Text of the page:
This past weekend my mother and I found some pleasant diversions in Winslow, an auction and a reunion.
We spent the morning hours at an estate sale on Porter Street. One of my Grandma’s former neighbors, Eva McCord, recently passed away. Her home was on an immense hill next to the grade school. When we were children and played Red Rover on that slope, she would come outside and yell at us to get off of her property. She was quite eccentric and regularly dug through the school’s trash dumpsters.
I, the lover of old paper that I am, found a few things to drag home that I think Miss McCord had drug home from a trash bin somewhere. In fact, I am sure that the old Bibles I purchased were a dump rescue because Miss McCord had written a note and placed it inside of them, “I found these Bibles at the dump when there was open dump & they are Grandma and Grandpa McCord’s bibles. Writen by Eva McCord”. I remember open dump on Cato Road in the 60s. People placed the good stuff on the edges and others could take it. I don’t know what I will do with the Bibles, try to return them to some family members, or put them on Ebay to see if I can find the family members. There was family at the auction, but they obviously didn’t want such a fantastic treasure. I would give anything to be reunited an old family bible from one of my ancestors, but that is just me.
There is also an old book, which she had covered the pages of in scrapbook fashion with clippings and articles all related to Prohibition. She cared deeply about the Temperance Movement. There are also little radio talk show books by Sam Morris, “The Voice of Temperance”. I am especially fond of “The Female Bar Fly”. The really sad part of that sexist story is that it is a tad bit prophetic.
Later in the afternoon, we attended the Muren reunion held at the Winslow Community Center. There were a number of Sharps, Barretts, Bolins, McCandless, Youngs, Reeds, Brewsters and other in attendance that grew up in Muren. My mother had a fine time visiting with everyone, some of whom she hadn’t seen for probably close to 50 years. There was good food, old pictures and congenial company.
I don’t believe there was an inch of Muren that we did not explore as kids growing up there. We picked wild asparagus in the spring and cracked black walnuts from Grandma’s trees in the fall.
We learned to swim in Muren Pit. I can still remember the anticipation of driving down that old dirt road with the sandstone highwalls, walking down that narrow washout path, and my mother warning us not to go out too far because of the drop offs. My dad would hover at the drop off point so none of us could drown. For those of you not growing up swimming in the strip pits, the drop off is where the shovel dug deeper, it gets deep very fast and is nearly bottomless.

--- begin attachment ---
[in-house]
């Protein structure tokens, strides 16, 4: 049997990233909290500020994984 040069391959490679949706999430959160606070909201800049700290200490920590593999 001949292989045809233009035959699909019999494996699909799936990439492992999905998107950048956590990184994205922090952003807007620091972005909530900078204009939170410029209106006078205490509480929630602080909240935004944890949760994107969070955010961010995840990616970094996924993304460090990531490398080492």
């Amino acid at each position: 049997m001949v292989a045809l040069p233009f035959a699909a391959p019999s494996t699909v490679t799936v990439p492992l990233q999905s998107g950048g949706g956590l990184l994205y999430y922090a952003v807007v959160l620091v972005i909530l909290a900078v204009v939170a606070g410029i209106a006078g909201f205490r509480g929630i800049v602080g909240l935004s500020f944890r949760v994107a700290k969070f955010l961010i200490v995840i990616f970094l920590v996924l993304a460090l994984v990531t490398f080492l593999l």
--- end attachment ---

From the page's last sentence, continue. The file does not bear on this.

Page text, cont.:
J.C. Muren was the man that Muren was named after. In the late 1800′s Muren was called Carbon,named after the Carbon Coal Mine operating in the area. In 1890, Carbon had it’s first post office. Being that there was already a town and post office in Indiana named Carbon, the village had to choose a new name and became known as Sophia. Sophia was the wife of Alex Wiggs and the postmistress. Her husband also ran the company store where the post office was located. In the early 1900s it became Muren, named after the underground mine operating in the village from 1904 to 1921. The post office was replaced by a mail carrier early on. The first mail carrier was George Pirkle. In the summers he drove a buggy with one horse, but during winter and rainy season he used two horses. When the roads became impassable, he unhitched the wagon and rode horseback. By 1900, Muren had many stores, a hotel, a school, a church and a train depot.
By 1900, there were 50 or more houses in the town. Company houses were built from tile and Portland Cement after David Ingle built the large Ingle dairy barn on Ayrshire Road, one of seven on his property. It was durable and inexpensive. The row of Company mine houses were on the Muren Road, or Orchard Hill Road as it used to be called. There is only one left standing in the area, and maybe another one covered in siding. You rented the houses from the mine owner and shopped at the company store with mine tokens you were paid.
Most of our ancestors from the area were coal miners or made a living associated with the mines. My family, the Dixons and the Bolins, migrated here from Perry county to work the coal mines. We still have family in the mines and can point out the remnants of the old mines in the area. There were several injuries and deaths in the coal mines. March 25, 1906 Elisha Copeland was killed by falling slate at the Muren Mine. His wife was pregnant with their 5th child. March 7, 1915 Alex Wiggs was killed by falling slate. His wife Sophia, was the one the town had been named after.
Muren Church of God, where my parents were married nearly 50 years ago, has now moved out to Highway 64 where Kirby’s Drive Inn used to be. Kirby’s Drive Inn was the place to be in the summer during the 60s. The local boys played music on the bandstand. We’d have a mug of root beer delivered to our car on a tray that hung on the window. If we had the money, dad would buy a gallon in a glass jug to take home.
Two passenger trains passed through Muren daily. The train was also used to ship livestock. The old depot stood in between the railroad tracks. There was a church on the corner of the Ayrshire Muren Road that was dilapidated when my dad was a kid. They used to go in there and play the old piano that had crashed through the rotten floor. The creosote plant purchased the land and it is now torn down. The creosote plant owns all of that land now.
Muren holds many memories for me. I drive through there every now and again. I will attend the next reunion and hope to see everyone there.